A new strain of avian influenza was discovered earlier this week when a number of commercial turkey farms in the Dubois County, Indiana, the largest turkey producing county in the state, tested positive for the virus. However, recent reports have found that the outbreak occurred from a new strain of the virus, known as H7N8, which is a new, low-pathogenic stain compared to H5N2. An outbreak of H5N2 resulted in the depopulation of 7.5 million turkeys and 42.1 million egg-layer and pullet chickens in June 2015.
“These new cases were identified as part of surveillance testing in the control area surrounding the initial highly pathogenic avian influenza case. Testing is currently ongoing at the National Veterinary Services Laboratories in Ames, Iowa to determine the pathogenicity of these new cases,” the USDA said in a recent article.
As a precaution, however, approximately 413,000 birds from the area have been euthanized including a large number of chickens, who were not infected, but were considered to be in “dangerous contact” with an infected turkey flock.
The USDA added that it appears the low-pathogenic strain of H7N8 has been circulating among flocks and had somehow mutated into a highly pathogenic form that affected the first farm. This raised alarm bells immediately as the highly pathogenic virus can quickly sweep through turkey and chicken flocks, killing them in days or hours.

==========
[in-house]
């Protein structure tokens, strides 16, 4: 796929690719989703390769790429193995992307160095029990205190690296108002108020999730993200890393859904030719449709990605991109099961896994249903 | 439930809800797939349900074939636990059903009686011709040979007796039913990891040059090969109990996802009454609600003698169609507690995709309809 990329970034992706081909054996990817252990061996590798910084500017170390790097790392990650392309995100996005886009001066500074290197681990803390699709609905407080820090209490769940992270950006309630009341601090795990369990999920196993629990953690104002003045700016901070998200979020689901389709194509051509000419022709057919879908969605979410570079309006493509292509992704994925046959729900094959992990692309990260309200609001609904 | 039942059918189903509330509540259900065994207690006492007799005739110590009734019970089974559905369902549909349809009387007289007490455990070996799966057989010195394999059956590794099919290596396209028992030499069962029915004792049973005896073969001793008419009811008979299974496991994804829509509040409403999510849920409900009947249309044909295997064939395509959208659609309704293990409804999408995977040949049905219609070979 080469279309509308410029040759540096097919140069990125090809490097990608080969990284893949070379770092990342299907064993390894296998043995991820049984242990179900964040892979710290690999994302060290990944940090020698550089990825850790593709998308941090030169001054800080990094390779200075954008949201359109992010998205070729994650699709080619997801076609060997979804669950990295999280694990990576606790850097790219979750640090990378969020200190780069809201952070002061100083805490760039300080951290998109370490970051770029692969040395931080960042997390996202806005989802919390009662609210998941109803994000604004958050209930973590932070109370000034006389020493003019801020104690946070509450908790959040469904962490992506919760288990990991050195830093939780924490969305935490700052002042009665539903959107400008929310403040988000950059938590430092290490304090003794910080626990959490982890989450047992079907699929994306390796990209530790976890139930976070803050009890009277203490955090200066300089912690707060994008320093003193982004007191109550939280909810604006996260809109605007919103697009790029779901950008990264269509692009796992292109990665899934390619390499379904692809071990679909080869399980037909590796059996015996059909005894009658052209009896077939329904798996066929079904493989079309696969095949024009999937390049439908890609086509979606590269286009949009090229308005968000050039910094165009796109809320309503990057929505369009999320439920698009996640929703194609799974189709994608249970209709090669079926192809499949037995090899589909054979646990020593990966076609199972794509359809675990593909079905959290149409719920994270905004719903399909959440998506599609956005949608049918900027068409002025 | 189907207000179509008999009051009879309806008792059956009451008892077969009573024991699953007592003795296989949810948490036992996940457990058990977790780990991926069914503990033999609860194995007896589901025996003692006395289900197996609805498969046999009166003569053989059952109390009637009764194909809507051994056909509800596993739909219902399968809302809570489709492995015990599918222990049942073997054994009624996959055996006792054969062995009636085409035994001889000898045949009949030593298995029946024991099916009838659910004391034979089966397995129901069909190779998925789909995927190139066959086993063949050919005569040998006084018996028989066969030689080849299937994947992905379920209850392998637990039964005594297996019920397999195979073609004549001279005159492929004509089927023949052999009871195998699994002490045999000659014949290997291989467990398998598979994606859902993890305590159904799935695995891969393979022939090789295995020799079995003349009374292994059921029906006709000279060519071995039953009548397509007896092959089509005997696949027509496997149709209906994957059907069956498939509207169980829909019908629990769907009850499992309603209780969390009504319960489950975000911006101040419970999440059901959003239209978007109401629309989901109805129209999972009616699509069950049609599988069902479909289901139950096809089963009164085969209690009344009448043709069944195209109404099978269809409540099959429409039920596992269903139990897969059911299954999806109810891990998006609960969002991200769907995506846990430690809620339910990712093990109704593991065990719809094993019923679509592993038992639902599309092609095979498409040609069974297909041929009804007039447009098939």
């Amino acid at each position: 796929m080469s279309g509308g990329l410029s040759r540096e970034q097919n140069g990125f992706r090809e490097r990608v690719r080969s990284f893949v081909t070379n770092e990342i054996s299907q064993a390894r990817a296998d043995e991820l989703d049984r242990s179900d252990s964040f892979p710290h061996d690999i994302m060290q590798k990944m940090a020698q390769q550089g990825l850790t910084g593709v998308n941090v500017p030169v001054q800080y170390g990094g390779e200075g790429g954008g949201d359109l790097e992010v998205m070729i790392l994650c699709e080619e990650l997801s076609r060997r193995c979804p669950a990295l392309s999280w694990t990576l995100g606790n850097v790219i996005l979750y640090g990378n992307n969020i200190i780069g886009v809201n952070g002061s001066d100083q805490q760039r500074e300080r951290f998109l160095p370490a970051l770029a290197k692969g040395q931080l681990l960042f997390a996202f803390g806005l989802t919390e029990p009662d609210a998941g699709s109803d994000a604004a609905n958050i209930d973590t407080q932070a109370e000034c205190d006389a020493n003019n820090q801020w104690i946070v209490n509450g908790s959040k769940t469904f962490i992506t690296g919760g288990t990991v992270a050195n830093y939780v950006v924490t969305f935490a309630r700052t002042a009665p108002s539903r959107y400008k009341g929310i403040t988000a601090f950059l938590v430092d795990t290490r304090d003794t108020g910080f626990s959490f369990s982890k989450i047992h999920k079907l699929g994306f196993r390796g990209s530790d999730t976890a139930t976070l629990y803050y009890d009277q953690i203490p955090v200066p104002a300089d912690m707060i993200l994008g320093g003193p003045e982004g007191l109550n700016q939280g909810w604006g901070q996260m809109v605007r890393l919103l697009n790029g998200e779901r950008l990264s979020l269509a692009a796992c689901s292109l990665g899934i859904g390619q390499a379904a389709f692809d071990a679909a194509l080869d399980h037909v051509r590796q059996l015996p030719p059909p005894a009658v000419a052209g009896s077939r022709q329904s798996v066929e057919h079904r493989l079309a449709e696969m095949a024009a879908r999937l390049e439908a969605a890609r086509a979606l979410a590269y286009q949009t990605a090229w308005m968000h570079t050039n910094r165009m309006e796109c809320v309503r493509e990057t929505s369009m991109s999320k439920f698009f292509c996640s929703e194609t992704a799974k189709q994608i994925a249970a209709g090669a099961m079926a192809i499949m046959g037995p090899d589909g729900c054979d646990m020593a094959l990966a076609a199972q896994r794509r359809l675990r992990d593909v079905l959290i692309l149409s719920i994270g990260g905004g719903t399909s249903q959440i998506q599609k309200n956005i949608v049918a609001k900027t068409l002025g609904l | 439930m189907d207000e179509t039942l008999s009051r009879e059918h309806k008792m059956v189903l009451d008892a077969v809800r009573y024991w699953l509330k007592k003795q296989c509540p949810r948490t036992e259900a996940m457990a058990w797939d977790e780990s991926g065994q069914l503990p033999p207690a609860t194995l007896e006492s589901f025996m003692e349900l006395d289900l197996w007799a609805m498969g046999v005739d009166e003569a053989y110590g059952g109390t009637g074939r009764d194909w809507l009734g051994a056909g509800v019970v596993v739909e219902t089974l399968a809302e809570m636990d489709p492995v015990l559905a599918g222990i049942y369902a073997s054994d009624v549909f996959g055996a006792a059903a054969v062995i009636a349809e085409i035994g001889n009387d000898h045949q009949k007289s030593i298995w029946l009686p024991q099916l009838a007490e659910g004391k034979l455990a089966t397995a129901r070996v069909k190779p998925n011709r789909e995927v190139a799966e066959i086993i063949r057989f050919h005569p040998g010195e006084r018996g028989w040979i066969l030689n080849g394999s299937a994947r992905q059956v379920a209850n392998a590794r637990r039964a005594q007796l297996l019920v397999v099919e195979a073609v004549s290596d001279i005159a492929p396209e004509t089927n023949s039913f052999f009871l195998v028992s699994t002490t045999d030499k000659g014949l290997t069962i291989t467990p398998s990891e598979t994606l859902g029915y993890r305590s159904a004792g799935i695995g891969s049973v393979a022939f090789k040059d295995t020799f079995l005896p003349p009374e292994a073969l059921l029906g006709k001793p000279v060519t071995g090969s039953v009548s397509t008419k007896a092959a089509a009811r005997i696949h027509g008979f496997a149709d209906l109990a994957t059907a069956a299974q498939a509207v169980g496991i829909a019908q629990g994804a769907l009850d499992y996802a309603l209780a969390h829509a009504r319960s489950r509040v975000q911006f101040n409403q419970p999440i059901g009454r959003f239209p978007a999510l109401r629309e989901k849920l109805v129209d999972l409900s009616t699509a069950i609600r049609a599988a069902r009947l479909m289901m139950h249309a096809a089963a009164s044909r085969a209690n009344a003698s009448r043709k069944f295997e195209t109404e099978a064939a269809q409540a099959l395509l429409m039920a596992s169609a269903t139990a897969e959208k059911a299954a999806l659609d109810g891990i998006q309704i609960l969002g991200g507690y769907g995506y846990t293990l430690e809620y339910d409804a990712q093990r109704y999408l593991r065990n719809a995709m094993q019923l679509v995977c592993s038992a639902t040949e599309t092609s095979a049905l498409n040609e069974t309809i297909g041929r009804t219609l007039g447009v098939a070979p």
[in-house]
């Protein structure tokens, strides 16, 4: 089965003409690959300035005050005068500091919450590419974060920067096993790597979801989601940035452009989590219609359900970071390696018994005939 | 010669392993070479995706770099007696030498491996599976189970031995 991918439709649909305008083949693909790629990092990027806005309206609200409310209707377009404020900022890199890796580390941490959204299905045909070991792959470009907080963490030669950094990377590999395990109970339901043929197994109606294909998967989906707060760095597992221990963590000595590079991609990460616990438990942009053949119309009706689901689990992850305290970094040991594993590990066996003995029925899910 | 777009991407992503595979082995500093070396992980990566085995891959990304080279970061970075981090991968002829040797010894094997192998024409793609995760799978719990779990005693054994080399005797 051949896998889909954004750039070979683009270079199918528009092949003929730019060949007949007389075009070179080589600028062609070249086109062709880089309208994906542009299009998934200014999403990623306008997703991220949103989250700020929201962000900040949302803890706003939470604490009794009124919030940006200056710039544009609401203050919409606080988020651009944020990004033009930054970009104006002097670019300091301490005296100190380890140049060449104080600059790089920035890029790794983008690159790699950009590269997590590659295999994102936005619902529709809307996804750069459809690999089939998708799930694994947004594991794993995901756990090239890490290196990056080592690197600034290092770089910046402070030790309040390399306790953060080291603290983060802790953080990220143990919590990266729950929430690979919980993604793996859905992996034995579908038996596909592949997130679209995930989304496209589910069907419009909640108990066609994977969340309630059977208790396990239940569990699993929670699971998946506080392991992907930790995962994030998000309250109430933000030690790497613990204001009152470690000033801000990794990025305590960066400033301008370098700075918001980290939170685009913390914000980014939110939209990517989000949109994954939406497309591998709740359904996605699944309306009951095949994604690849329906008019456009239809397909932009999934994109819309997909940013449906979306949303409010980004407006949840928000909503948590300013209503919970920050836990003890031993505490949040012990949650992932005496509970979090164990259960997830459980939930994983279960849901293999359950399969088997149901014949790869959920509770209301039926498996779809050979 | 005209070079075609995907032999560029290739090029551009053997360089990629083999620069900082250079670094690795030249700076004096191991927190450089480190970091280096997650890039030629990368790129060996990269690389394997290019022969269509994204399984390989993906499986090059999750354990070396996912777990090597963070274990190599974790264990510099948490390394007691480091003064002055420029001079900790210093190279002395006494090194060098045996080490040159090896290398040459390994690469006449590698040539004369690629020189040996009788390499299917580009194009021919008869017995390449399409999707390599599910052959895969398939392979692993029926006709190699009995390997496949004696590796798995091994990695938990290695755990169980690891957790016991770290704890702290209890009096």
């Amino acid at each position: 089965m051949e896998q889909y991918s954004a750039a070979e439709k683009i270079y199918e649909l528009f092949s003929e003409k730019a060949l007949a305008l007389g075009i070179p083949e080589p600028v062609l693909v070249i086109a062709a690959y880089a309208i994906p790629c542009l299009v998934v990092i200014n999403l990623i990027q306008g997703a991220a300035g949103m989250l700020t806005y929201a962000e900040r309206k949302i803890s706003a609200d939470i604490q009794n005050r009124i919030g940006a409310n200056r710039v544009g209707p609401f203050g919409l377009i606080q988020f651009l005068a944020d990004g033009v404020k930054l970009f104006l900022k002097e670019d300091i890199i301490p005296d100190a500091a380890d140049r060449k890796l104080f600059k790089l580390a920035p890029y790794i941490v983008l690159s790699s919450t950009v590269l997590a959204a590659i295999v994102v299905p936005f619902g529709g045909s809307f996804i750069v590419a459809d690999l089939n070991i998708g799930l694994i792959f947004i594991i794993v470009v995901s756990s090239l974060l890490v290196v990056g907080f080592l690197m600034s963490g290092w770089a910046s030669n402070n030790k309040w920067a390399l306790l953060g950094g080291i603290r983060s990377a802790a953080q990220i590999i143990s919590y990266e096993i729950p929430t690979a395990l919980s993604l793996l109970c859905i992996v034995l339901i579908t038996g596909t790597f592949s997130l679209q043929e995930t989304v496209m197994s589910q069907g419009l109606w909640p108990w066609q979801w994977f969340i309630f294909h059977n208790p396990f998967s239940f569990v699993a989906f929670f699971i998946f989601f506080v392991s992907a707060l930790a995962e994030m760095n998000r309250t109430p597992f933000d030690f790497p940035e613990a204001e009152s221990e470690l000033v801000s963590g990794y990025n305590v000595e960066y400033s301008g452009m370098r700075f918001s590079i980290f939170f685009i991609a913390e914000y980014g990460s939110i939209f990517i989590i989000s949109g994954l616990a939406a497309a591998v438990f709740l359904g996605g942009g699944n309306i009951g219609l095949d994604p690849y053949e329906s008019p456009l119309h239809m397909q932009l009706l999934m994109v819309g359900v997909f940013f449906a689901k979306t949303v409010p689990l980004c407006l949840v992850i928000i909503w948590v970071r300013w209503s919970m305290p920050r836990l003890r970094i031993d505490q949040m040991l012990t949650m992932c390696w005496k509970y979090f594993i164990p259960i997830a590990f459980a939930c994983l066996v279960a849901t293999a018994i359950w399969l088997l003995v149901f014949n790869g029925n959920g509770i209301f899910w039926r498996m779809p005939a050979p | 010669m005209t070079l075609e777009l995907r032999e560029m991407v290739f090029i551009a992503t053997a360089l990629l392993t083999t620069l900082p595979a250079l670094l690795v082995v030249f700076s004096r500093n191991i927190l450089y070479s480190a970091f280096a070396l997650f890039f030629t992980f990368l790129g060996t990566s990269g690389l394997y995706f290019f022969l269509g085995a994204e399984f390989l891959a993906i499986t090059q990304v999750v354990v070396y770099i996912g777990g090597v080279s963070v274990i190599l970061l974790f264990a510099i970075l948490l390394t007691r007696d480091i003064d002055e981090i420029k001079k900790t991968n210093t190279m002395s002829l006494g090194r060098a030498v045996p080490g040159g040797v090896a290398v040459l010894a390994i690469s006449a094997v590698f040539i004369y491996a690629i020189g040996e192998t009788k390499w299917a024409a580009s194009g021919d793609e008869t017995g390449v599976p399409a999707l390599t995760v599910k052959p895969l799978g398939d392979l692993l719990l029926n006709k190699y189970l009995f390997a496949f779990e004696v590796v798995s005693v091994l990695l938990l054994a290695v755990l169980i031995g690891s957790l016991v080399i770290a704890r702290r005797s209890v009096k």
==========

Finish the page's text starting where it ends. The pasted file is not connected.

This was seen in the outbreak that occurred last spring in which a total of 211 commercial and 21 backyard poultry premises were infected, leading to devastating effects on the poultry businesses, driving up egg costs specifically and costing federal taxpayers more than $950 million.
While everything appears to be back to normal now, the surveillance in the recent outbreak in Indiana will continue for at least 21 days after the last positive test for the virus is reported. If no new cases show up in this time period, this outbreak will be declared over.
Infected birds pass on the avian influenza virus through their saliva, nasal secretions and feces with migratory birds able to serve as carriers of the virus while never actually contracting it. The possibility of a pandemic spreading among domestic birds and into the human population worldwide has been a major concern in the U.S.
To date, there is no commercially available vaccine to protect humans from the virus, therefore, putting a priority on biosecurity and sanitizing programs that can help prevent the virus’ spread. In September of 2015, the HPAI Preparedness and Response Plan was released by the USDA and provides a plan for preventing and responding to highly pathogenic avian influenza (HPAI) cases.
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